The Problem Before Modern Society, Particularly Young People


Each man is called to embody truth as it is revealed in his heart.


Truth grows out of the darkness of undifferentiated awareness and extends itself into the domain of our incarnation, which is the present moment. This is embodiment. It is what it means to be awake, and wakefulness is the responsibility of every person.

There is no loophole or shortcut that circumvents this responsibility.

We cannot be Pharisees: goody goody two-shoes, rule followers, good Ole boys, etc. While our outward demonstrations may succeed for a while in convincing others that we are living an authentic and honorable life, it is bound to end in failure, because it cannot convince us that we are living an authentic and honorable life. We feel the truth in our heart looking over our shoulder. No matter how great the job might be, how beautiful our husband or wife is, no matter how fancy our car or how big our house, regardless of how many books we've read or teachers we've met and studied with we know that we remain distant and disconnected from the still small voice of truth within our heart.

This still small voice is the seed of faith planted in the heart of all mankind. In this sense, faith is not referring to any dogma or system of belief authored by institutional authorities; rather it is referring to the intuition of Truth which precedes our ideas about the world we live in. This is the difficulty that we face in mass societies where we are inundated with ideas about how we should and shouldn't be. The crisis of faith is, in many ways, a crisis of identity, because identity, in its truest sense, is concerned with the biological, psychological, and spiritual imperative to embody Truth. We must learn to walk through this world free of reference points, without any handrails to support us. We must learn to stand apart from the masses, not in a rebellious sense, but as a matter of exercising the indwelling spirit of freedom, which is fresh and unique, not just from one person to the next, but from one moment to the next. We must learn how to respect the wisdom and the guidance of tradition and elders, while simultaneously cultivating the space within ourselves to arrive at our own conclusions and insights in an authentic and respectable way.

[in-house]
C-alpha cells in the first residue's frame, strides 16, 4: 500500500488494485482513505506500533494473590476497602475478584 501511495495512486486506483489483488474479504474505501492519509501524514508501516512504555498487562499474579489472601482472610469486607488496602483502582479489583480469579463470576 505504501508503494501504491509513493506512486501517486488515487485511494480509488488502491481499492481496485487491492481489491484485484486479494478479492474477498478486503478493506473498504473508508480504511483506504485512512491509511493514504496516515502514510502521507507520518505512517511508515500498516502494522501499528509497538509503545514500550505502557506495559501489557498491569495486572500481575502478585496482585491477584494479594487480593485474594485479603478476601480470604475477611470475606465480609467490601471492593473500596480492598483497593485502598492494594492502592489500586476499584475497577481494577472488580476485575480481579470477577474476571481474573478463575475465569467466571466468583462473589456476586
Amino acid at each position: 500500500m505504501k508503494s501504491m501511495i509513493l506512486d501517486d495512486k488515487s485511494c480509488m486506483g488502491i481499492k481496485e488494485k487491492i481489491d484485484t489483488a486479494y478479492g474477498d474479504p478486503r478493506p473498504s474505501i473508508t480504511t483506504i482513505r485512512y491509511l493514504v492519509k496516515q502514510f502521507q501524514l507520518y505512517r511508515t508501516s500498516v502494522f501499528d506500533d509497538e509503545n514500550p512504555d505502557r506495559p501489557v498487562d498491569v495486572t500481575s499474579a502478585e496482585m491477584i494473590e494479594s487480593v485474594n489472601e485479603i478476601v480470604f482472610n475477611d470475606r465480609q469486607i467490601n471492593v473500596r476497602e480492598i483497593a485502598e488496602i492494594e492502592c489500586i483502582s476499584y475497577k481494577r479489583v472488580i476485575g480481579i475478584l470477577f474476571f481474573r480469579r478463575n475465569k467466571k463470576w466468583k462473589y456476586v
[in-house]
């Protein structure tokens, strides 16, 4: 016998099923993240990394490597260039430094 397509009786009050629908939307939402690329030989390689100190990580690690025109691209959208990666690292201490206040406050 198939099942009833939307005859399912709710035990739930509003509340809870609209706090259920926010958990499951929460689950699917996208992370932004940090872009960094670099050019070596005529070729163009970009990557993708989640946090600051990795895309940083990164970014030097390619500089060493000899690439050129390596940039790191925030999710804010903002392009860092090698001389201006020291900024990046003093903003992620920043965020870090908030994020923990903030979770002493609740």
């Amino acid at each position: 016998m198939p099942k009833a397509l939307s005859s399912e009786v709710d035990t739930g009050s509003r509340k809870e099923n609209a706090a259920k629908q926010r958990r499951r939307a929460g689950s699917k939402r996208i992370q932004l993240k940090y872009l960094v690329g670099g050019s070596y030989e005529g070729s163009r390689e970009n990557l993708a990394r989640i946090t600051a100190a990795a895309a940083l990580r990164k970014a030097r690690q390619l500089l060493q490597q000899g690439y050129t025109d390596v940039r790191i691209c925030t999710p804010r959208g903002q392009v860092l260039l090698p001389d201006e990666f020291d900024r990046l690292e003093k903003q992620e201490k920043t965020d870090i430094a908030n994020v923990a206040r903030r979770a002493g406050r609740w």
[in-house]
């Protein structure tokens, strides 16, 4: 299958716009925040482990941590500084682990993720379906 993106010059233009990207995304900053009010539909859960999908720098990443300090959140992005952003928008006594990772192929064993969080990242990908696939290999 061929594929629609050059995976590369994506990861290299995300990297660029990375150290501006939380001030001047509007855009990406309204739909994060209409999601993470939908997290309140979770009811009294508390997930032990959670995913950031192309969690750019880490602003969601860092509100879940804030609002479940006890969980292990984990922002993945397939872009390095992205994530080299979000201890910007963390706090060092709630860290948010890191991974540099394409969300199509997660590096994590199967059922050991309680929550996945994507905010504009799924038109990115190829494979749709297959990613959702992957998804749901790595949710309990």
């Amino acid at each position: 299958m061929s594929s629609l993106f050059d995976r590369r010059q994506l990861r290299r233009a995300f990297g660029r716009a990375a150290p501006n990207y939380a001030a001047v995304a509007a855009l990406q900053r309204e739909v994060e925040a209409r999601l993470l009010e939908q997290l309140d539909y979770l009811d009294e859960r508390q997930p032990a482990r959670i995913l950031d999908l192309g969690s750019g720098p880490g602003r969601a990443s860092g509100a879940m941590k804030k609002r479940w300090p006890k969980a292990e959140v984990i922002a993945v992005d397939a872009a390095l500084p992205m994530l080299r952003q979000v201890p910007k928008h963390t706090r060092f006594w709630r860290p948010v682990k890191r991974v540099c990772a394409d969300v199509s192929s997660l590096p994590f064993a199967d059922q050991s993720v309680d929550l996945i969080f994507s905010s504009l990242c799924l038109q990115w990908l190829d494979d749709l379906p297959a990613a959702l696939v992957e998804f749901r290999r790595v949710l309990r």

The real problem facing modern society is the crisis of identity that plagues many people, especially modern youths. This identity crisis is a rite of passage preordained by our biology. It is a struggle to discern what is real and true for us and to defend the space needed to express this in an authentic and creative way. Unfortunately, in modern society this identity crisis extends itself well into our adult years. For many it is not resolved until we experience a midlife crisis, and for some, even then resolution evades them. They continue to look to others for confirmation. They want their spouse, parents, friends, politicians, teacher, preacher, or some book to tell them who they are. But no one can walk the path for us. No one can give us answers that relieve us of our responsibility to move into the uncertainty and see for ourselves. The path is, by its very nature, un-mapped. There maybe outlines and commentaries about spirituality falling out our wazoo, but they are no substitute for direct experience. This is what it means to walk by faith alone.